I have no idea at the best of times about when the best time to invest is. Now, I’m more baffled than ever. The economy has been damaged and prospects for a comprehensive reopening seem uncertain at best, given the differing medical outlooks across the provinces. Will companies bring back all the workers they laid off? How many businesses won’t reopen? How much will economic activity be down overall six to 12 months from now? What about all the debt deferrals people arranged – what happens when they have to resume their usual payments?
Our world today is so much different than it was in early February, before pandemic fears hammered the stock markets. And yet, the U.S. stock market has charged back to the point where it was off only about 10 per cent in late May from its 52-week high and well above its level of May 2019.
I don’t get it, and I won’t fight it. My biweekly TFSA contributions continue, just as they did when the markets plunged in March.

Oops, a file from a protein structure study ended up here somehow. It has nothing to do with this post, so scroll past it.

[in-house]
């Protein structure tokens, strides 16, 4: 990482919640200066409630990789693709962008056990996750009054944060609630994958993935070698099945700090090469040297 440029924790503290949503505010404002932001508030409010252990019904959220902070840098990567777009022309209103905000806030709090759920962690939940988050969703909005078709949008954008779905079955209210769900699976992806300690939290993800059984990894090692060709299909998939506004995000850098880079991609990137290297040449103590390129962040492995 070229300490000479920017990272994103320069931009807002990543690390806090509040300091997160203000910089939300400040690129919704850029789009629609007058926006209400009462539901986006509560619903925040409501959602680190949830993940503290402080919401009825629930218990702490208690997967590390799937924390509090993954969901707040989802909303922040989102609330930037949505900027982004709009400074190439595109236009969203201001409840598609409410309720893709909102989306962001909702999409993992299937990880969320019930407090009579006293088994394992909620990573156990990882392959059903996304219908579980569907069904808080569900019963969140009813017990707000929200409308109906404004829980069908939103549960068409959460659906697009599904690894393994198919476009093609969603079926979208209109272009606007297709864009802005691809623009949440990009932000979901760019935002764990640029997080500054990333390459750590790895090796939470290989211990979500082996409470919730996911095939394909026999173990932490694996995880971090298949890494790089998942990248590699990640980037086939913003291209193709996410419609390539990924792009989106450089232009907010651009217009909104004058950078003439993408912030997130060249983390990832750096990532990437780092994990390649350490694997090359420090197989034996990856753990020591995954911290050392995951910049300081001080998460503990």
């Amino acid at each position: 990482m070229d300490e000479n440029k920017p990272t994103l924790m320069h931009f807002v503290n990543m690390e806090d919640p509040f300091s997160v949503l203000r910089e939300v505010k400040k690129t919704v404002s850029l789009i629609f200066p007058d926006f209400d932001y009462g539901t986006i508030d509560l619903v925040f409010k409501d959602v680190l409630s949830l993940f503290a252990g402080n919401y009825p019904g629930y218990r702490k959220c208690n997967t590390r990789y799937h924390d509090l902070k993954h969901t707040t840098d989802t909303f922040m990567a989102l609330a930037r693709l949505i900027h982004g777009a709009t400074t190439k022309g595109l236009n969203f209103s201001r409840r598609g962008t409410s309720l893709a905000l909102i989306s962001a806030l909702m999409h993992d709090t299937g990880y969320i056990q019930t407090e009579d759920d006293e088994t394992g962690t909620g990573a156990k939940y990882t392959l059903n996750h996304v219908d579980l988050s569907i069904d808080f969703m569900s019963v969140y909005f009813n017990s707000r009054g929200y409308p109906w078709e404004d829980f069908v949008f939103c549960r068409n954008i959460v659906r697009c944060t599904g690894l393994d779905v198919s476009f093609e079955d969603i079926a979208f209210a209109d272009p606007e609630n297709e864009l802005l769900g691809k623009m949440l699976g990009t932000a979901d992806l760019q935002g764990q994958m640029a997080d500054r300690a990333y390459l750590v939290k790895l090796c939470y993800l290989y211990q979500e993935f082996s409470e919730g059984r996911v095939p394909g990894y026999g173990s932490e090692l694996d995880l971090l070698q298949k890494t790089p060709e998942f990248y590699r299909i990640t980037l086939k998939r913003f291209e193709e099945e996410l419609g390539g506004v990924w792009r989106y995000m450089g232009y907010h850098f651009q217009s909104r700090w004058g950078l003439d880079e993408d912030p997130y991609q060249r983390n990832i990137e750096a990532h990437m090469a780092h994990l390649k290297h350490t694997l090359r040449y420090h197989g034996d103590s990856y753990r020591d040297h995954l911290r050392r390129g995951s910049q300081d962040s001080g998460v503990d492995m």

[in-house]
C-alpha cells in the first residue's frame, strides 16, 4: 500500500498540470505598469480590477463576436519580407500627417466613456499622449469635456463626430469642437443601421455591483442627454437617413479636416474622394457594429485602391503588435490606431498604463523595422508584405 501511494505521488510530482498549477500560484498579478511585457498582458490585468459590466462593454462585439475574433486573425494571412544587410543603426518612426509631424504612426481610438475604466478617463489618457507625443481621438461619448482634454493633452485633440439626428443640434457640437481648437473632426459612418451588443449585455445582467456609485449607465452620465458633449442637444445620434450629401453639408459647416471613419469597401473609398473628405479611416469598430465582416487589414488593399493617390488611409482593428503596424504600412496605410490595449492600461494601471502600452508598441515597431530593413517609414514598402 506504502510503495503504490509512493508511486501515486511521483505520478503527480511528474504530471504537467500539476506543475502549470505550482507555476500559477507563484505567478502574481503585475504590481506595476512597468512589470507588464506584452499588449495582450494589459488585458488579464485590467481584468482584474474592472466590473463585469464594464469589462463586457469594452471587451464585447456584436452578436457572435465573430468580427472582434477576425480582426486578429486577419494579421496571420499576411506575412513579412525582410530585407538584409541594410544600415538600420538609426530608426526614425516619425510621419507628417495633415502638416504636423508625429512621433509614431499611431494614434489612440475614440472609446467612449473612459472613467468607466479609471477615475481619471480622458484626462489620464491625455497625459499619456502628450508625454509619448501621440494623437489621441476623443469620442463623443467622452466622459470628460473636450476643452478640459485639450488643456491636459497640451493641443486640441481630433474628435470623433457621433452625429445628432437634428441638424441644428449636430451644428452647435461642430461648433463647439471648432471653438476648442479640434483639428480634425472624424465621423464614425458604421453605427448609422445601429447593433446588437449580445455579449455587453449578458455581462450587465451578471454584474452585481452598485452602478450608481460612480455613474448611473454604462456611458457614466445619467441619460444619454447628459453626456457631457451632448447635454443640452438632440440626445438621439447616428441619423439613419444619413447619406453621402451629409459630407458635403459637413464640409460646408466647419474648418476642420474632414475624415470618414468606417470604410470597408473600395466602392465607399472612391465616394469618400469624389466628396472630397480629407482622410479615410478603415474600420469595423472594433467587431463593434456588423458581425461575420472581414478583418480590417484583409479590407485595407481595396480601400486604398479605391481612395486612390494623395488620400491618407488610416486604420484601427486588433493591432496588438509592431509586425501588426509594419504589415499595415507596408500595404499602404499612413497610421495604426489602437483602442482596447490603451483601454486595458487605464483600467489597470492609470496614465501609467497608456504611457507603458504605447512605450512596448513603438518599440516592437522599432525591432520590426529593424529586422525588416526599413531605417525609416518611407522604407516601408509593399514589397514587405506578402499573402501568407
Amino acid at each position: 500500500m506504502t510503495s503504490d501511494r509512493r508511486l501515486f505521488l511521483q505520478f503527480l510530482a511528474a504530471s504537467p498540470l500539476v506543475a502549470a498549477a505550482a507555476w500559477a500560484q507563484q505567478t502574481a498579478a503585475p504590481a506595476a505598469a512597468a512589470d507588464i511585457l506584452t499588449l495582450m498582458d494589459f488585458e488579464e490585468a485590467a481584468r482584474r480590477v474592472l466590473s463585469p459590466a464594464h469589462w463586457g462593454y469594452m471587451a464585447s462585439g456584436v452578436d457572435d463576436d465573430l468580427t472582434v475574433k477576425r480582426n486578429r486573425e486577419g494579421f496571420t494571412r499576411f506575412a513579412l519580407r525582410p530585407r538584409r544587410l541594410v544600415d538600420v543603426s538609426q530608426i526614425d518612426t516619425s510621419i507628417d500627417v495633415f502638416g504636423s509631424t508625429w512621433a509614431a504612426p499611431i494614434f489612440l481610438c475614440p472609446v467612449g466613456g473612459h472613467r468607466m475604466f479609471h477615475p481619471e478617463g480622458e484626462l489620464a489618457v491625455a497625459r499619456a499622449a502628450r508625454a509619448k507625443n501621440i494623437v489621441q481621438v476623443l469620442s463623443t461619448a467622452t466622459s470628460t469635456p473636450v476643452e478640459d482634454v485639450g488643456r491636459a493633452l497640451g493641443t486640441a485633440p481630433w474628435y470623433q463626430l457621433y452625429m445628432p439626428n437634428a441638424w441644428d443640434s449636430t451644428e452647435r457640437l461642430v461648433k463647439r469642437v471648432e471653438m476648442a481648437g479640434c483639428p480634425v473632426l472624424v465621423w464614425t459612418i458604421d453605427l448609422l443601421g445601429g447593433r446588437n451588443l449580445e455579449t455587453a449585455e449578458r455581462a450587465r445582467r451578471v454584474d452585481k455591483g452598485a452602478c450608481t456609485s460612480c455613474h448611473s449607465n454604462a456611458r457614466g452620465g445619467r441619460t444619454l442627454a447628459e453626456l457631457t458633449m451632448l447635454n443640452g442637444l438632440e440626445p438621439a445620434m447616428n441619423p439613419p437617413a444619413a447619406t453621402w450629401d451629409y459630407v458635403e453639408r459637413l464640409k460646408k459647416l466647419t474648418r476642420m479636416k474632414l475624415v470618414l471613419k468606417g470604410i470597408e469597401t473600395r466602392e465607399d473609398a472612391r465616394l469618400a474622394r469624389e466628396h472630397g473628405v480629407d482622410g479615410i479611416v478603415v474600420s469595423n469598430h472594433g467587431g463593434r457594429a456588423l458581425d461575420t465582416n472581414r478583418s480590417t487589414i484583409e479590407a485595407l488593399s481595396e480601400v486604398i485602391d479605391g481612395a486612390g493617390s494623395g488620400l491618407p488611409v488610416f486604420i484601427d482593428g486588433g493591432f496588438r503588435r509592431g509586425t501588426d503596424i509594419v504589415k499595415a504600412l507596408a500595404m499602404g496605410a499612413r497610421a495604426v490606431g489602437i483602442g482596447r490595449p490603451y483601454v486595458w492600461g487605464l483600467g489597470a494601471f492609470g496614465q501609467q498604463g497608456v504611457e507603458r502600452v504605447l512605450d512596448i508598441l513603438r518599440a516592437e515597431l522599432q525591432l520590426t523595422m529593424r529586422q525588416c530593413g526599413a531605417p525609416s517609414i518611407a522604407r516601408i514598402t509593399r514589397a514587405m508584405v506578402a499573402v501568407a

As to that reader question, I can only suggest the gradual approach to TFSA investing. Academic studies have shown that lump-sum investments outperform the gradual approach, known as dollar-cost averaging. But this year is off the charts – why guess what’s going to happen?
Subscribe to Carrick on Money
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Rob’s personal finance reading list…
Never refrigerate bread
Tips from Consumer Reports on how to extend food expiration dates. Cut waste, and visit the supermarket less. By the way, coffee shouldn’t go in the fridge, either. Flour should, though.
Inflation: How big a problem will it be?
A lot of readers have told me lately they worry about inflation being ignited by all the money the government is pumping into the economy to offset the effects of the pandemic. This guide to inflation, deflation and disinflation should set minds at ease, at least until the good times resume.
How to avoid retirement myopia